They approach the Monolith, and pose with a camera to snap a picture. Before the photo is snapped, the Monolith releases a loud, piercing  shriek. The astronauts try to cover their ears, but it is proven worthless as we are shown the next title card.


The Jupiter Mission, 18 Months Later


As we go into the third segment, we meet a new cast of characters. We meet Frank Poole and David Bowman, two astronauts who take control of the spaceship while three other astronauts remain in hibernation.  

They’re on the ship along with HAL 9000, a supercomputer that seems to have emotions of its own. David Bowman is the commander of the ship, and as we hear in a news transmission, Frank Poole is his second-in-command. And they’re going to Jupiter, which seems oddly impossible. But it’s science fiction, after all.

We are shown around the ship during these opening moments, and how it seems to constantly be spinning.

We are shown some of the things astronauts do. Frank plays a chess game with HAL, David does some sketching, and they eat some rather disgusting-looking food. However, as HAL is talking with David, he says that there is an error with a communications antenna, and gives it seventy-two hours until absolute failure.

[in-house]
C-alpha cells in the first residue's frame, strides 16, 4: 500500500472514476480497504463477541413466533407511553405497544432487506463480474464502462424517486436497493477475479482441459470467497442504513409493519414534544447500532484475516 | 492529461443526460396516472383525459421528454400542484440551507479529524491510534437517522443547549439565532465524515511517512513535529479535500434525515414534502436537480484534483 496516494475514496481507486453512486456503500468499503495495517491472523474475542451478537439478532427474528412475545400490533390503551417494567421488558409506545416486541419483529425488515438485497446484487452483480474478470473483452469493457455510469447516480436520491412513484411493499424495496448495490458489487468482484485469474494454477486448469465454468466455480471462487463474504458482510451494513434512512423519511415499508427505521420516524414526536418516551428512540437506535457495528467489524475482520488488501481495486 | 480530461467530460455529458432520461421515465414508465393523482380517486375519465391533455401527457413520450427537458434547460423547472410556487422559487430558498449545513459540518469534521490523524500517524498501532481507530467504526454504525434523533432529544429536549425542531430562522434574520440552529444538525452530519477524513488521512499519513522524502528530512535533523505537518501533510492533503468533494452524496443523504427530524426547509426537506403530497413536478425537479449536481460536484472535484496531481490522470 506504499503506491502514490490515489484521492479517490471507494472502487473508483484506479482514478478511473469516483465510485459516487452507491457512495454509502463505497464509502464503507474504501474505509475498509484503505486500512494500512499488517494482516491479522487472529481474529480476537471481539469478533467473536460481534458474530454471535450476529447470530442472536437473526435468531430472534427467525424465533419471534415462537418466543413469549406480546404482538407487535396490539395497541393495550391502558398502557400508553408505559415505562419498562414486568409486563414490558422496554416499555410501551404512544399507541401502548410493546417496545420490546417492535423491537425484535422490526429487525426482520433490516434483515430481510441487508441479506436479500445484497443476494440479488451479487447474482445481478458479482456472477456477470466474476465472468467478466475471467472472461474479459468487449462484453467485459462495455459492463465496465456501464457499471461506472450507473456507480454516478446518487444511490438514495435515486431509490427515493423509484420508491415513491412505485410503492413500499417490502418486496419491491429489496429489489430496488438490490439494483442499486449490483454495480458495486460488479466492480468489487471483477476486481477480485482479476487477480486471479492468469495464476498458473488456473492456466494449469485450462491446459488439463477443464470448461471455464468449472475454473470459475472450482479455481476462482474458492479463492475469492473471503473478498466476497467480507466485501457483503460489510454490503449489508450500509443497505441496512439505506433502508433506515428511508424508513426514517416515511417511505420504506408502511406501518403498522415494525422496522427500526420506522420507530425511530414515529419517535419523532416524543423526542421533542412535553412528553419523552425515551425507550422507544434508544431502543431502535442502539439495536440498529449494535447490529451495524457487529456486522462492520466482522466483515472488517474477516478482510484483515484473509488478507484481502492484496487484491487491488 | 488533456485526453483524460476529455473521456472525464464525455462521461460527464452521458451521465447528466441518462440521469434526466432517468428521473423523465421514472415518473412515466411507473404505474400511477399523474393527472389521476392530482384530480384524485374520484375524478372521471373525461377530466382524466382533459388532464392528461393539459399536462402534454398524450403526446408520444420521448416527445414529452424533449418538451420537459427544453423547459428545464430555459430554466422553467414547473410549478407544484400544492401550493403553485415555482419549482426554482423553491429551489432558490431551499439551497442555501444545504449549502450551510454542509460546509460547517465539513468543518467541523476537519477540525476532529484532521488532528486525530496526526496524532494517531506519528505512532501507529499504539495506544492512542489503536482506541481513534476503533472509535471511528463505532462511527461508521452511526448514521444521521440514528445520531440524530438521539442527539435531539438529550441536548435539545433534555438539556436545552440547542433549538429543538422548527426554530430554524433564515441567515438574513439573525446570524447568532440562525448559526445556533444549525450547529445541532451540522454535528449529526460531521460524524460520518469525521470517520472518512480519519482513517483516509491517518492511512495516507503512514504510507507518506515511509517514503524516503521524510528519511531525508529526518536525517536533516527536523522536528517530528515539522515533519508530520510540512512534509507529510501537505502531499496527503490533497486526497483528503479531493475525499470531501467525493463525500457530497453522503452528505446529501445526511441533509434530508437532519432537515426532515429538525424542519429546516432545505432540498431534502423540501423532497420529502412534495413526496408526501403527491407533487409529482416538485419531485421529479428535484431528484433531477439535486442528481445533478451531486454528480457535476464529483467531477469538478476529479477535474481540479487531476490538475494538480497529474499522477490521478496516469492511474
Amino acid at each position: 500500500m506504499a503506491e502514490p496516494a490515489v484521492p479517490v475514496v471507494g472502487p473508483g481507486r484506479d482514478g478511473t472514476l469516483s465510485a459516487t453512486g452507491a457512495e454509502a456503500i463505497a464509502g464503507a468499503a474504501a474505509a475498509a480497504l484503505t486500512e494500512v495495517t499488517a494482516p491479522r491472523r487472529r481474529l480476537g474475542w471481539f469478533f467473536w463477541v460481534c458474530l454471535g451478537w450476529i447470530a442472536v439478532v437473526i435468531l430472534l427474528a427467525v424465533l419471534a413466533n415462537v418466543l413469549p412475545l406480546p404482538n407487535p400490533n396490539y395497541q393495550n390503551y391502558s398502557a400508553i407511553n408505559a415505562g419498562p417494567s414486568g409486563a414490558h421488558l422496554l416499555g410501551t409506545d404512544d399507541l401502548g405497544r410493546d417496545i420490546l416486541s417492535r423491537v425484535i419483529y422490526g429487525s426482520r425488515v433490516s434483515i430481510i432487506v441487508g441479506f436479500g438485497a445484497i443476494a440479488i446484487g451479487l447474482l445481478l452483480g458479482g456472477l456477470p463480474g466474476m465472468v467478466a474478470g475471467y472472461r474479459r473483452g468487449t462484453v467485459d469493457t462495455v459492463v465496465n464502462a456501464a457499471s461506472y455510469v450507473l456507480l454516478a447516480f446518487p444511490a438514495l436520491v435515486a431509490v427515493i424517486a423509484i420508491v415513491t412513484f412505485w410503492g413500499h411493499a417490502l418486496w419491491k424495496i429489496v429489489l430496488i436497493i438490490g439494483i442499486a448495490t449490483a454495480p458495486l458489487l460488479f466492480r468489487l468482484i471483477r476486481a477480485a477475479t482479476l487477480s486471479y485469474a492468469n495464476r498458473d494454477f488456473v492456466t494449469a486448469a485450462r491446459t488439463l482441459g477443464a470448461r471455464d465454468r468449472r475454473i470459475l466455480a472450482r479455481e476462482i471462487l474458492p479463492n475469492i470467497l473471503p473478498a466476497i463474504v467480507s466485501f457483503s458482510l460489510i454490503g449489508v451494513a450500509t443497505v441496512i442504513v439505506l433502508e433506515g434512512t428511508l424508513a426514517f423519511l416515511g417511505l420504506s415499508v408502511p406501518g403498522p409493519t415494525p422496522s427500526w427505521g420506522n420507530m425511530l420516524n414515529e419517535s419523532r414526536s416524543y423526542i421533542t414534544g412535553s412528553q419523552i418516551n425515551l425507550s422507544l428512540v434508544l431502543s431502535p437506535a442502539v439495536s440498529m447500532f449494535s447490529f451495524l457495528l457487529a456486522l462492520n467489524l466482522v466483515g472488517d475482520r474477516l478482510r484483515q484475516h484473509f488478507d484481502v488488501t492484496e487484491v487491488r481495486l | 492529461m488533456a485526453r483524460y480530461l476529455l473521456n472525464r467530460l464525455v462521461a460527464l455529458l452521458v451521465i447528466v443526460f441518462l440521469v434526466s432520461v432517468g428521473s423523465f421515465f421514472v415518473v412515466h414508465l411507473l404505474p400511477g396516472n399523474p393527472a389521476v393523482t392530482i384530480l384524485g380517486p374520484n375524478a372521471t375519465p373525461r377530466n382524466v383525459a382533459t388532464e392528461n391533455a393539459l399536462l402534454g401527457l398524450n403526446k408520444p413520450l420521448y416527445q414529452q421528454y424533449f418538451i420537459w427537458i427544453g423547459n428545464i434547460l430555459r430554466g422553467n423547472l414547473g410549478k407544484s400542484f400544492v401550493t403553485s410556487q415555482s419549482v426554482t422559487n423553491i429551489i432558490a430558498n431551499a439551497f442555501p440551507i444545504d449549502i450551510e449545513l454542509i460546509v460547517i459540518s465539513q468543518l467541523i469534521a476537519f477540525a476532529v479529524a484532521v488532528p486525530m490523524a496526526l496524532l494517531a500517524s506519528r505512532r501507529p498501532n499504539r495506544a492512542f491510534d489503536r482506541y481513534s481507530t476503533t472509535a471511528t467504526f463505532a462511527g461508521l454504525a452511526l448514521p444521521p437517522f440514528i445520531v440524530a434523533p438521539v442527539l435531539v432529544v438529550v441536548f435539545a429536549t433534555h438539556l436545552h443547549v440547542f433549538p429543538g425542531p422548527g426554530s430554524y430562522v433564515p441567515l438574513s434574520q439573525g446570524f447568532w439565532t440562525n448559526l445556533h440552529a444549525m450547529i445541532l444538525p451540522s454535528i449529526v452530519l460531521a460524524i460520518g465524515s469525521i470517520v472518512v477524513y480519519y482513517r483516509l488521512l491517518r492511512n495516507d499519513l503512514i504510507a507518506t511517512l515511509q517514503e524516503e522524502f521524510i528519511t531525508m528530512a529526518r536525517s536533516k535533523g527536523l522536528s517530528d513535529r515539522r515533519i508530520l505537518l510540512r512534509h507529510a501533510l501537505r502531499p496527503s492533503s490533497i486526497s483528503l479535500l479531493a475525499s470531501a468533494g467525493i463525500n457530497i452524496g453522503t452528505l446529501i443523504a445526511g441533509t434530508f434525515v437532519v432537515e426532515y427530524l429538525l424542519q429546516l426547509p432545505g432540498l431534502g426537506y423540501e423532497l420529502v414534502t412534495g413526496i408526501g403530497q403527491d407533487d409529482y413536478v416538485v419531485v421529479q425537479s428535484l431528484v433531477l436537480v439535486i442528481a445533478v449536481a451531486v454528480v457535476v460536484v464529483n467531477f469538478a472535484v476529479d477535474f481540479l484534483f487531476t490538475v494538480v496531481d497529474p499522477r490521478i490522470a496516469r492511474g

David becomes nervous, and he goes into a pod to fix it. When he goes to fix the antenna, he notices no problems with the device. He then realizes that HAL 9000, a computer that has been known for no errors whatsoever, has made a mistake.

Back on the ship, Dave and Frank talk about the mistake that HAL made, but the computer attributes it to human error. After the confrontation, David and Frank go to a pod, out of earshot of HAL. There, they discuss the possibility of disconnecting HAL. However, what they don’t know is that HAL can read lips.


After the short intermission, Frank goes out in a pod. However, the communications antenna hits him, and he is sent flying through space, his air hose unattached from his helmet. David notices this, and hops in a pod to rescue him. He manages to grab Frank with the pod claws, and heads to the pod bay doors. Here, this is where the famous “Open the pod bay doors, HAL” confrontation takes place. HAL refuses to open the doors, and Dave opts to go through the emergency air lock. However, he doesn’t have a spacesuit on.